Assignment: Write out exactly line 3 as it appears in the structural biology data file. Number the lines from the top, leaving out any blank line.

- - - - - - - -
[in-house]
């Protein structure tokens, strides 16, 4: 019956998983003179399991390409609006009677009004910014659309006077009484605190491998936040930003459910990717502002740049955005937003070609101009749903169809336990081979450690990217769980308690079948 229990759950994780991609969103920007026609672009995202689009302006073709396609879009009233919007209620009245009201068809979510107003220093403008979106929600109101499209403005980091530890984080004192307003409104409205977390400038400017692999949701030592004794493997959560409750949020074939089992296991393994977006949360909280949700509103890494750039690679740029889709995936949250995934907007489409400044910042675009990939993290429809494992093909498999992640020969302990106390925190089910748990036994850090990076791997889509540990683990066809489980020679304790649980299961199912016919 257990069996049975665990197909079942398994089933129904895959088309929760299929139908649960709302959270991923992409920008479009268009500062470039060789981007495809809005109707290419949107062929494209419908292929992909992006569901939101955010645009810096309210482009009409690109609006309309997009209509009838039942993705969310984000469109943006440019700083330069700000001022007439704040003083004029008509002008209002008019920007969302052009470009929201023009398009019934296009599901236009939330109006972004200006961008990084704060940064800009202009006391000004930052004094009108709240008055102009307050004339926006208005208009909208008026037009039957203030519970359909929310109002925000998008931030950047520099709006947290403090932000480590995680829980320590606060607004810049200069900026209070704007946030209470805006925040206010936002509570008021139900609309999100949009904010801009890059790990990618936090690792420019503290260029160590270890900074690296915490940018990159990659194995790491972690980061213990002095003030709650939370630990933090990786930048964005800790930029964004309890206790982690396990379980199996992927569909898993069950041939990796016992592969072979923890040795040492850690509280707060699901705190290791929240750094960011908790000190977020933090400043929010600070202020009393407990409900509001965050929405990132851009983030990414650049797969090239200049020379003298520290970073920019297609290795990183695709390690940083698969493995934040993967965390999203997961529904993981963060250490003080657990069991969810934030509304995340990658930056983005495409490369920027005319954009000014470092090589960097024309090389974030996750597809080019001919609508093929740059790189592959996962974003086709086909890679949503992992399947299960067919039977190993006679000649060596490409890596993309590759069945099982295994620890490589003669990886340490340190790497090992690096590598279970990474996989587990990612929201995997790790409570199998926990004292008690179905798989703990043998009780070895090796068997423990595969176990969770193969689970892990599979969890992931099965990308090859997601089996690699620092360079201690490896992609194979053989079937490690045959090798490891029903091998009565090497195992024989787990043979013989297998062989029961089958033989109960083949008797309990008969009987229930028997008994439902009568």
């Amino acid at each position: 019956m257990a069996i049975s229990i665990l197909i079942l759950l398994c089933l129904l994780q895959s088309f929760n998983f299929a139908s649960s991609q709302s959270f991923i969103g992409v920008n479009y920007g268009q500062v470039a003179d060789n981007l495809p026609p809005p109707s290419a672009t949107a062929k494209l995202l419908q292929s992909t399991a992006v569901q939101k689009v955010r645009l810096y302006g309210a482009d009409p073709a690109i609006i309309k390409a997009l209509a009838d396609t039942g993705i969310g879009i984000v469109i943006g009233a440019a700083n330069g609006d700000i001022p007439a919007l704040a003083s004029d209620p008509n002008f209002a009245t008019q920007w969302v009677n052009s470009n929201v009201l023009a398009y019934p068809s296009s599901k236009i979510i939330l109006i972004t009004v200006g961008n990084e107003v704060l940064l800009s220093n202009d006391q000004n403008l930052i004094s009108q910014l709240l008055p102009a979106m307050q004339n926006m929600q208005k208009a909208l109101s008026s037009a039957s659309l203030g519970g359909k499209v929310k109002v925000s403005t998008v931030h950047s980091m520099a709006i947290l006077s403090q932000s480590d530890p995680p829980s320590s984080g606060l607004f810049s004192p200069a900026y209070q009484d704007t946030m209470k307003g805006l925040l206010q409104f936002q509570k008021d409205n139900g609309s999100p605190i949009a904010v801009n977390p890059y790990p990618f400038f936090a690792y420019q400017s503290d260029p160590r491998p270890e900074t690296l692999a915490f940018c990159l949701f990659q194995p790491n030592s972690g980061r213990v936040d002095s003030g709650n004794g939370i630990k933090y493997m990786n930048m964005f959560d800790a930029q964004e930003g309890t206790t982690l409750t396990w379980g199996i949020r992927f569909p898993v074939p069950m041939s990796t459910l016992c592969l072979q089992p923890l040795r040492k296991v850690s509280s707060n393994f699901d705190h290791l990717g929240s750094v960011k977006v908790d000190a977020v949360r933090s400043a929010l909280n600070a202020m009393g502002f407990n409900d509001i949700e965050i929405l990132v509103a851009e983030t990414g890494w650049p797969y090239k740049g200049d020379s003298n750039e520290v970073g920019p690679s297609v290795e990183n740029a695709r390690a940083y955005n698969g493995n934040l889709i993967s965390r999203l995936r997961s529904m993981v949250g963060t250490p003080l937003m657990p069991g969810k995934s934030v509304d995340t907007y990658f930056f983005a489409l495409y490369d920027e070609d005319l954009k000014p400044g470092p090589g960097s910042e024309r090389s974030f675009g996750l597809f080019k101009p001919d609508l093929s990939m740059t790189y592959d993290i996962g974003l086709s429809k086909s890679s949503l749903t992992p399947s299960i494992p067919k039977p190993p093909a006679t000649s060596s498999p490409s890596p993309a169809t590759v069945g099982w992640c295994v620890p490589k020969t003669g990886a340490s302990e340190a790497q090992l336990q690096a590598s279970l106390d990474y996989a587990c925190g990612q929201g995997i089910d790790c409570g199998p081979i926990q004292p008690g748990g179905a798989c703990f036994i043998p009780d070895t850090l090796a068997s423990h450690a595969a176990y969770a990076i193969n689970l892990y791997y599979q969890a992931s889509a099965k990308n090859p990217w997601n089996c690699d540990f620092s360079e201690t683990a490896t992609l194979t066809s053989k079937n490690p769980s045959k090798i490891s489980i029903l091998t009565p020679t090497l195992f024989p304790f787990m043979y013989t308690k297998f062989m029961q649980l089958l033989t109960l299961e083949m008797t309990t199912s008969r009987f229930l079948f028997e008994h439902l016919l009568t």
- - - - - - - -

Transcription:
């Amino acid at each position: 019956m257990a069996i049975s229990i665990l197909i079942l759950l398994c089933l129904l994780q895959s088309f929760n998983f299929a139908s649960s991609q709302s959270f991923i969103g992409v920008n479009y920007g268009q500062v470039a003179d060789n981007l495809p026609p809005p109707s290419a672009t949107a062929k494209l995202l419908q292929s992909t399991a992006v569901q939101k689009v955010r645009l810096y302006g309210a482009d009409p073709a690109i609006i309309k390409a997009l209509a009838d396609t039942g993705i969310g879009i984000v469109i943006g009233a440019a700083n330069g609006d700000i001022p007439a919007l704040a003083s004029d209620p008509n002008f209002a009245t008019q920007w969302v009677n052009s470009n929201v009201l023009a398009y019934p068809s296009s599901k236009i979510i939330l109006i972004t009004v200006g961008n990084e107003v704060l940064l800009s220093n202009d006391q000004n403008l930052i004094s009108q910014l709240l008055p102009a979106m307050q004339n926006m929600q208005k208009a909208l109101s008026s037009a039957s659309l203030g519970g359909k499209v929310k109002v925000s403005t998008v931030h950047s980091m520099a709006i947290l006077s403090q932000s480590d530890p995680p829980s320590s984080g606060l607004f810049s004192p200069a900026y209070q009484d704007t946030m209470k307003g805006l925040l206010q409104f936002q509570k008021d409205n139900g609309s999100p605190i949009a904010v801009n977390p890059y790990p990618f400038f936090a690792y420019q400017s503290d260029p160590r491998p270890e900074t690296l692999a915490f940018c990159l949701f990659q194995p790491n030592s972690g980061r213990v936040d002095s003030g709650n004794g939370i630990k933090y493997m990786n930048m964005f959560d800790a930029q964004e930003g309890t206790t982690l409750t396990w379980g199996i949020r992927f569909p898993v074939p069950m041939s990796t459910l016992c592969l072979q089992p923890l040795r040492k296991v850690s509280s707060n393994f699901d705190h290791l990717g929240s750094v960011k977006v908790d000190a977020v949360r933090s400043a929010l909280n600070a202020m009393g502002f407990n409900d509001i949700e965050i929405l990132v509103a851009e983030t990414g890494w650049p797969y090239k740049g200049d020379s003298n750039e520290v970073g920019p690679s297609v290795e990183n740029a695709r390690a940083y955005n698969g493995n934040l889709i993967s965390r999203l995936r997961s529904m993981v949250g963060t250490p003080l937003m657990p069991g969810k995934s934030v509304d995340t907007y990658f930056f983005a489409l495409y490369d920027e070609d005319l954009k000014p400044g470092p090589g960097s910042e024309r090389s974030f675009g996750l597809f080019k101009p001919d609508l093929s990939m740059t790189y592959d993290i996962g974003l086709s429809k086909s890679s949503l749903t992992p399947s299960i494992p067919k039977p190993p093909a006679t000649s060596s498999p490409s890596p993309a169809t590759v069945g099982w992640c295994v620890p490589k020969t003669g990886a340490s302990e340190a790497q090992l336990q690096a590598s279970l106390d990474y996989a587990c925190g990612q929201g995997i089910d790790c409570g199998p081979i926990q004292p008690g748990g179905a798989c703990f036994i043998p009780d070895t850090l090796a068997s423990h450690a595969a176990y969770a990076i193969n689970l892990y791997y599979q969890a992931s889509a099965k990308n090859p990217w997601n089996c690699d540990f620092s360079e201690t683990a490896t992609l194979t066809s053989k079937n490690p769980s045959k090798i490891s489980i029903l091998t009565p020679t090497l195992f024989p304790f787990m043979y013989t308690k297998f062989m029961q649980l089958l033989t109960l299961e083949m008797t309990t199912s008969r009987f229930l079948f028997e008994h439902l016919l009568t």